What's the yardstick by which all snooze-inducing events are measured? Watching paint dry? Watching grass grow? As somnolent as these activities may be, the paint and lawn-care industries harbor some surprisingly solid companies.

Since the global paint market is as fragmented as a Jackson Pollock original, rumors of merger and consolidation activity have become a key factor in the industry. I've decided to peer into the paint biz and identify a definitive boring stock worth your consideration. (In a future installment, I'll do likewise for lawn care.)

The princes of paint
Backed by two centuries of operating history, Akzo Nobel (NASDAQ:AKZOY) is the biggest paint company in the world, looming imperiously from its headquarters in the Netherlands. Akzo recently sold its pharmaceutical unit to Schering-Plough (NYSE:SGP), stirring speculation that it aims to acquire another coatings champ.

The U.K.'s Imperial Chemical Industries (NYSE:ICI) is the most widely rumored acquisition target, and its shares have ramped more than 20% during the past month. A Citigroup (NYSE:C) analyst even upgraded Imperial, based on its increasing likelihood of being acquired by Azko or Dow Chemical (NYSE:DOW).

I was initially excited to dig up such a large, boring company that seems to fly under the radar of our Motley Fool CAPS players; only seven members have weighed in on Imperial's prospects, so the company has no CAPS rating. However, all the excitement surrounding the swirling buyout rumors simply cans this company's chances of being dubbed a definitive boring stock.

Two American paint firms have also been mentioned as potential takeover targets. Valspar has seen an analyst upgrade on buyout prospects stemming from its "low-cost, high-quality and geographically well-positioned coatings assets." Pittsburgh's PPG Industries (NYSE:PPG) is a rumored contender in the buyout activity. Valspar's shares haven't moved too dramatically, but there's a little too much enthusiasm there for our purposes today.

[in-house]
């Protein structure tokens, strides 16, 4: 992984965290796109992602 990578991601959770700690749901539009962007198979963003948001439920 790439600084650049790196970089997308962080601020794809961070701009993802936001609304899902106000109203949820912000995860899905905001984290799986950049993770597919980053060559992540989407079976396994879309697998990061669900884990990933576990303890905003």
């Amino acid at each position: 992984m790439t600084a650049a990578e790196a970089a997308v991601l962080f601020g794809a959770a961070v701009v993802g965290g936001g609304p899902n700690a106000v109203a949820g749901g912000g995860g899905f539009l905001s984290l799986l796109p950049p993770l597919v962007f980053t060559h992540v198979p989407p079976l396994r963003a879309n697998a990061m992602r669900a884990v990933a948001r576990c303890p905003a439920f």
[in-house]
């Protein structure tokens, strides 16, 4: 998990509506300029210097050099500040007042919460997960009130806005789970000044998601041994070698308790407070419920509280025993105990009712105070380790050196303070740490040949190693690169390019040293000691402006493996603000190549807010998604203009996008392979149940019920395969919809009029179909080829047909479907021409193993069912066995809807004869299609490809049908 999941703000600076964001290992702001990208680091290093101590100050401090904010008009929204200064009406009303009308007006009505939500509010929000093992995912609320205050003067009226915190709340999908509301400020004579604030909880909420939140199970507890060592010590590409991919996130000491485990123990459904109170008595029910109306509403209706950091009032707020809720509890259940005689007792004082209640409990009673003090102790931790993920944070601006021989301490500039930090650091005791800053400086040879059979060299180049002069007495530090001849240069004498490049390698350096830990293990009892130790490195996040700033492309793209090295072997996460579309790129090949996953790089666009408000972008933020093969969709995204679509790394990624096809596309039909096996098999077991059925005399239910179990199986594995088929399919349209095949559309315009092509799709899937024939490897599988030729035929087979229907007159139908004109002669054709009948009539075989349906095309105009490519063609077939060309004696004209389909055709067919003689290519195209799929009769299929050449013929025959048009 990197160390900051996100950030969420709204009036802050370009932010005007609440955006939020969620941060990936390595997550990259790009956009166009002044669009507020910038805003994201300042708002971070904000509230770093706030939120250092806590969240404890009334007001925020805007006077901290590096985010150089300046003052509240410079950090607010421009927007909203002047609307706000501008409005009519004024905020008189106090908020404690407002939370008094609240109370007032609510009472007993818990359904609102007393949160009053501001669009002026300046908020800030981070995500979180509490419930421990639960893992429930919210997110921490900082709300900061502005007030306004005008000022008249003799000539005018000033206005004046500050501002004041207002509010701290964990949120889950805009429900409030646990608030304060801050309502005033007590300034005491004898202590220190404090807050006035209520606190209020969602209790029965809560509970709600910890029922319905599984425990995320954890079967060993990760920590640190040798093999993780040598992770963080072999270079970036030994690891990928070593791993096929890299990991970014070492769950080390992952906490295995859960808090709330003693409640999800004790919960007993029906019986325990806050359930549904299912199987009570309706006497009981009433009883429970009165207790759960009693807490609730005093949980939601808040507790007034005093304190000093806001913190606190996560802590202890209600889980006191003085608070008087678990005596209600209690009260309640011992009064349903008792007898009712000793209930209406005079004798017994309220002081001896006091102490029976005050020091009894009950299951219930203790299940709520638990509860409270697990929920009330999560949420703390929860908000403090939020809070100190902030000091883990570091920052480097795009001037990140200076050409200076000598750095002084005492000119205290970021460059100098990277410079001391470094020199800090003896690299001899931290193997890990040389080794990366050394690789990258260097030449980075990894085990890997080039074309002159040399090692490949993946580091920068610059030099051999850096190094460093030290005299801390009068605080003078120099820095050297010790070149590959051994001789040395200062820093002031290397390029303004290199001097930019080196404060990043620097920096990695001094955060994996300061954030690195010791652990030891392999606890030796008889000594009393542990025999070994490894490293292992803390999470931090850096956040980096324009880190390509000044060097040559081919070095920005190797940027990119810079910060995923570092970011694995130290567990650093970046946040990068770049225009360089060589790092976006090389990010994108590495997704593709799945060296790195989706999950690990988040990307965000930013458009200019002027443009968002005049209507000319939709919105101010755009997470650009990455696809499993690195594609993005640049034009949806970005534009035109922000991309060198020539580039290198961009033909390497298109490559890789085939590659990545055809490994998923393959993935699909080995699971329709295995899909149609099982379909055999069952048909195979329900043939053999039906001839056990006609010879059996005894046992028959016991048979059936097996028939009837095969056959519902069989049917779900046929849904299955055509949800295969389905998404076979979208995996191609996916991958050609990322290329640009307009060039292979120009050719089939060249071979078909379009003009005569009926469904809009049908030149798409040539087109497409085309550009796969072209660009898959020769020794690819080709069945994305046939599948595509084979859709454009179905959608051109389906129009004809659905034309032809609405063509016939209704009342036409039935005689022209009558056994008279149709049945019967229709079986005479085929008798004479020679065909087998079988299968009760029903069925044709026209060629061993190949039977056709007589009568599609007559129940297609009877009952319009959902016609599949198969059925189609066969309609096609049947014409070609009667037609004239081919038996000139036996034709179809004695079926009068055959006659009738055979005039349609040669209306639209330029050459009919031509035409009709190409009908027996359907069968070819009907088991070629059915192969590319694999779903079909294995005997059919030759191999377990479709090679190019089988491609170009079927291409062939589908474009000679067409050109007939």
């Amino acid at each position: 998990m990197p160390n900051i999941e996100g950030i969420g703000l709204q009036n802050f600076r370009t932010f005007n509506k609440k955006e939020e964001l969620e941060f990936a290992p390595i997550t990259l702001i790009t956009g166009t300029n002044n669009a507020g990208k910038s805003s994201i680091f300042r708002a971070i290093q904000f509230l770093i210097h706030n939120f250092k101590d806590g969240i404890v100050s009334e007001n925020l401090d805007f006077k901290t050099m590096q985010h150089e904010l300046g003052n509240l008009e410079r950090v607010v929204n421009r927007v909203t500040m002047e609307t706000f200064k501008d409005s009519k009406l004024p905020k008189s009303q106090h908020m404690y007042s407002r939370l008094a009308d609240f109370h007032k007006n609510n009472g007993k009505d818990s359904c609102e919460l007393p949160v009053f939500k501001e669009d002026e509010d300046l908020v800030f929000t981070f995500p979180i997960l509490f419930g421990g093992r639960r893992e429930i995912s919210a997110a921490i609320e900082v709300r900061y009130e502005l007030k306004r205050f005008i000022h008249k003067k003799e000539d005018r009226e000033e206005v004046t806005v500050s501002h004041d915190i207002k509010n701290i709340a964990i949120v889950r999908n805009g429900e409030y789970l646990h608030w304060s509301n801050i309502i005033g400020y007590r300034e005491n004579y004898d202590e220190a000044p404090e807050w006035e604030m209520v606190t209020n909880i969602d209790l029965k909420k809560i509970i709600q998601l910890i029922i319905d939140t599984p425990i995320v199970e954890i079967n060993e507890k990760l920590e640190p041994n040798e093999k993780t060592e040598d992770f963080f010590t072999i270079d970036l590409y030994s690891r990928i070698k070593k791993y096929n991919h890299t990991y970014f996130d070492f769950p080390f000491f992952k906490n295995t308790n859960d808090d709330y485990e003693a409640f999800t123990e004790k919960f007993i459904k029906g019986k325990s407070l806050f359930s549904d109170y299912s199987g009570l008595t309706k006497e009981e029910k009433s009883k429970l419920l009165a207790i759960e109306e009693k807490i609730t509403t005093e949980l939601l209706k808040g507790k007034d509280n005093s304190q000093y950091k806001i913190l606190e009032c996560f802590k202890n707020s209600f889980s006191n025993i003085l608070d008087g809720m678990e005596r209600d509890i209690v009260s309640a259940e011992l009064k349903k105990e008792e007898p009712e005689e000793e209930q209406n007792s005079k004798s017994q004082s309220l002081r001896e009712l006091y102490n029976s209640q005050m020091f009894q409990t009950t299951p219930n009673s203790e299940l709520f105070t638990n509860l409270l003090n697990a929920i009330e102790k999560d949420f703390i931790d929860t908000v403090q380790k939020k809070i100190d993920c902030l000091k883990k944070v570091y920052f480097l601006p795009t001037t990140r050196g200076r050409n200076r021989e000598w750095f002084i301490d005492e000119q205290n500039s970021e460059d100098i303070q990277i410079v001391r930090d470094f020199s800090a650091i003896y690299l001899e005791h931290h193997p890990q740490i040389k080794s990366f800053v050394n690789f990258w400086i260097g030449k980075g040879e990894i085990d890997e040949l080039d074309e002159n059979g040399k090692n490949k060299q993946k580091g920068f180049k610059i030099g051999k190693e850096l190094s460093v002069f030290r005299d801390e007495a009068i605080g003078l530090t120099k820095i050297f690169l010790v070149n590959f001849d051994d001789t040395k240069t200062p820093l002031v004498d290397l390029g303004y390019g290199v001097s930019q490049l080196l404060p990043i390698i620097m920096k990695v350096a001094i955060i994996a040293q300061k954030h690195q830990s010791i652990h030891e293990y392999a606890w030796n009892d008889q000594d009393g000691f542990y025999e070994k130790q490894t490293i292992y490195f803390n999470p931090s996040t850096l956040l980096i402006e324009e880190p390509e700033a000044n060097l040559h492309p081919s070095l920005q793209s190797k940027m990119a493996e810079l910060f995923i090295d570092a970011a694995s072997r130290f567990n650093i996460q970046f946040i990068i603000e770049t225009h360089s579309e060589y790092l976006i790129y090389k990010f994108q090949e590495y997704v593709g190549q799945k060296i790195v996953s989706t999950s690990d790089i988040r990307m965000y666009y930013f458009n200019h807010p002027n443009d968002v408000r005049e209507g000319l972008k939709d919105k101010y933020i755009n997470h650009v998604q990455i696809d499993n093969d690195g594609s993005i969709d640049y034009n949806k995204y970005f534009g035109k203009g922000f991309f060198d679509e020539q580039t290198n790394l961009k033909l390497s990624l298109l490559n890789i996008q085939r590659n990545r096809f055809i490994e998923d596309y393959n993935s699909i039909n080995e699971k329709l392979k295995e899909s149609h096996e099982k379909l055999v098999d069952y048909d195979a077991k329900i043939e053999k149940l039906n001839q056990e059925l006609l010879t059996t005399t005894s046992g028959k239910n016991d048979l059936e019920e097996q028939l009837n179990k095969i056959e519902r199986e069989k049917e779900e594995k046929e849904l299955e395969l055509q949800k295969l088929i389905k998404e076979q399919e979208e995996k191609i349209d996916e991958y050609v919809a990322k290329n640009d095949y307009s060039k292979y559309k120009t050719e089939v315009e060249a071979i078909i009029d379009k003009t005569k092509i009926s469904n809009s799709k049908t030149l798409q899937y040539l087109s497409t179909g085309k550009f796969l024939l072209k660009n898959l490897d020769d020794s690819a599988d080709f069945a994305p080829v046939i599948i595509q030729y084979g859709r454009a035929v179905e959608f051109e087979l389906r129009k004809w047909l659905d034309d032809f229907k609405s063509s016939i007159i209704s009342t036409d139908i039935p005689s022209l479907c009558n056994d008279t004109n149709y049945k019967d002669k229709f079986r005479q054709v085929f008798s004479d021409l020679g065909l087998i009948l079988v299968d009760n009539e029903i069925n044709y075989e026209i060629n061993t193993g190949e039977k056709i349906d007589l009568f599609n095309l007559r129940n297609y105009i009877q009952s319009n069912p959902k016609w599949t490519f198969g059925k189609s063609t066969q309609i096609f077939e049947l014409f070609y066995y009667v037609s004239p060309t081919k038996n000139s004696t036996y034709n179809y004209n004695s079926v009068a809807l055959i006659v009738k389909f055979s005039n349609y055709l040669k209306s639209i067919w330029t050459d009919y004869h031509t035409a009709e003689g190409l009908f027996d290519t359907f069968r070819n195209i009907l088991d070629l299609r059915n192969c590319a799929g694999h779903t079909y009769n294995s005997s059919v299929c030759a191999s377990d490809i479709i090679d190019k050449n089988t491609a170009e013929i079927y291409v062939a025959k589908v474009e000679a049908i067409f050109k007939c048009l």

Lastly, there's Sherwin-Williams (NYSE:SHW), the U.S. market leader. Poor Sherwin has mostly been excluded from the hoopla, but it's got my attention. Sherwin-Williams is priced similarly to Valspar, even though it generates significantly stronger returns on capital. Both companies have grown at the same pace over the past five years, and they pay roughly the same dividend yield. Sherwin-Williams does have a stronger brand name in its favor, which may partly explain its higher margins. It might not necessarily fit into Akzo's acquisition strategy, but there's a chance that Sherwin-Williams may nicely fill a boring niche in your portfolio.

Further painterly Foolishness:

Subscribers of our Inside Value newsletter know a little something about boring. There are no flashy names here -- just some of the best companies in the world, unjustifiably priced for mediocrity. If this style of investing interests you, why not sign up for a free 30-day trial?

Fool contributor Toby Shute is the grandson of a house painter, but he personally enjoys reading the paint companies' SEC filings more than using their products. He welcomes your feedback. Dow Chemical and PPG Industries are
Motley Fool Income Investor picks. The Motley Fool's disclosure policy has a fresh, glossy sheen.